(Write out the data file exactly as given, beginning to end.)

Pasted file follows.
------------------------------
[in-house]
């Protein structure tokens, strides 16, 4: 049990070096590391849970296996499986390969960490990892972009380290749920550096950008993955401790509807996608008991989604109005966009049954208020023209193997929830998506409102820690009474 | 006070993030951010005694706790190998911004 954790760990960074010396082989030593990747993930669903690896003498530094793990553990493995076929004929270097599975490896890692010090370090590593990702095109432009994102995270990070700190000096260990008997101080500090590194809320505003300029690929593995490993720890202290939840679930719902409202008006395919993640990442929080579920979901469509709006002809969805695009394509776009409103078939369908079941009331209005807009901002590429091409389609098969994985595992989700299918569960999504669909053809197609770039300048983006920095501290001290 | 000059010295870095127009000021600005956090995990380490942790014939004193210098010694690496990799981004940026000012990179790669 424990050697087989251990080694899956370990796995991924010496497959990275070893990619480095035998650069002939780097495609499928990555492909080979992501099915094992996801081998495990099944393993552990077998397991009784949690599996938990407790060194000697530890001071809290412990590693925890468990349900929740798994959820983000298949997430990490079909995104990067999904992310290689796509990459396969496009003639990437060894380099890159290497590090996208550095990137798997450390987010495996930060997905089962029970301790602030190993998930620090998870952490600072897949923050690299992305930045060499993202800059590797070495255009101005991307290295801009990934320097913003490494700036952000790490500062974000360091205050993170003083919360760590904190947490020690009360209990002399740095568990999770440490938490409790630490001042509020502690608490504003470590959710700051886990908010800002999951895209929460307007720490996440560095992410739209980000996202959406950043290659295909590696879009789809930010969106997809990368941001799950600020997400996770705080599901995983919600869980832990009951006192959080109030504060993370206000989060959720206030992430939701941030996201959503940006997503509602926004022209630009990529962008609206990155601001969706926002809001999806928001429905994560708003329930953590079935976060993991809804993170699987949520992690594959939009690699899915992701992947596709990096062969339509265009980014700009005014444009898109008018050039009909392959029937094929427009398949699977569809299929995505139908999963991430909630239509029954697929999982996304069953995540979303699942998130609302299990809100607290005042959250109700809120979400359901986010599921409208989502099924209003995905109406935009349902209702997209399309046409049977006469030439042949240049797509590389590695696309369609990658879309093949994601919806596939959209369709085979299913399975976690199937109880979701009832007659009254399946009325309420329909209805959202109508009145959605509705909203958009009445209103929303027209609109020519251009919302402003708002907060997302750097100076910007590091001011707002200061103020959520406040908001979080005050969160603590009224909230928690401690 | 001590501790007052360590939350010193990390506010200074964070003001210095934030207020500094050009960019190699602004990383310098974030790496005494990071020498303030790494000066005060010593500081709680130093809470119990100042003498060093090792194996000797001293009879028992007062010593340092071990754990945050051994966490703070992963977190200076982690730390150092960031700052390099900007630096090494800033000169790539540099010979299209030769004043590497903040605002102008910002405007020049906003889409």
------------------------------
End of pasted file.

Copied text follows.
[in-house]
């Protein structure tokens, strides 16, 4: 049990070096590391849970296996499986390969960490990892972009380290749920550096950008993955401790509807996608008991989604109005966009049954208020023209193997929830998506409102820690009474 | 006070993030951010005694706790190998911004 954790760990960074010396082989030593990747993930669903690896003498530094793990553990493995076929004929270097599975490896890692010090370090590593990702095109432009994102995270990070700190000096260990008997101080500090590194809320505003300029690929593995490993720890202290939840679930719902409202008006395919993640990442929080579920979901469509709006002809969805695009394509776009409103078939369908079941009331209005807009901002590429091409389609098969994985595992989700299918569960999504669909053809197609770039300048983006920095501290001290 | 000059010295870095127009000021600005956090995990380490942790014939004193210098010694690496990799981004940026000012990179790669 424990050697087989251990080694899956370990796995991924010496497959990275070893990619480095035998650069002939780097495609499928990555492909080979992501099915094992996801081998495990099944393993552990077998397991009784949690599996938990407790060194000697530890001071809290412990590693925890468990349900929740798994959820983000298949997430990490079909995104990067999904992310290689796509990459396969496009003639990437060894380099890159290497590090996208550095990137798997450390987010495996930060997905089962029970301790602030190993998930620090998870952490600072897949923050690299992305930045060499993202800059590797070495255009101005991307290295801009990934320097913003490494700036952000790490500062974000360091205050993170003083919360760590904190947490020690009360209990002399740095568990999770440490938490409790630490001042509020502690608490504003470590959710700051886990908010800002999951895209929460307007720490996440560095992410739209980000996202959406950043290659295909590696879009789809930010969106997809990368941001799950600020997400996770705080599901995983919600869980832990009951006192959080109030504060993370206000989060959720206030992430939701941030996201959503940006997503509602926004022209630009990529962008609206990155601001969706926002809001999806928001429905994560708003329930953590079935976060993991809804993170699987949520992690594959939009690699899915992701992947596709990096062969339509265009980014700009005014444009898109008018050039009909392959029937094929427009398949699977569809299929995505139908999963991430909630239509029954697929999982996304069953995540979303699942998130609302299990809100607290005042959250109700809120979400359901986010599921409208989502099924209003995905109406935009349902209702997209399309046409049977006469030439042949240049797509590389590695696309369609990658879309093949994601919806596939959209369709085979299913399975976690199937109880979701009832007659009254399946009325309420329909209805959202109508009145959605509705909203958009009445209103929303027209609109020519251009919302402003708002907060997302750097100076910007590091001011707002200061103020959520406040908001979080005050969160603590009224909230928690401690 | 001590501790007052360590939350010193990390506010200074964070003001210095934030207020500094050009960019190699602004990383310098974030790496005494990071020498303030790494000066005060010593500081709680130093809470119990100042003498060093090792194996000797001293009879028992007062010593340092071990754990945050051994966490703070992963977190200076982690730390150092960031700052390099900007630096090494800033000169790539540099010979299209030769004043590497903040605002102008910002405007020049906003889409």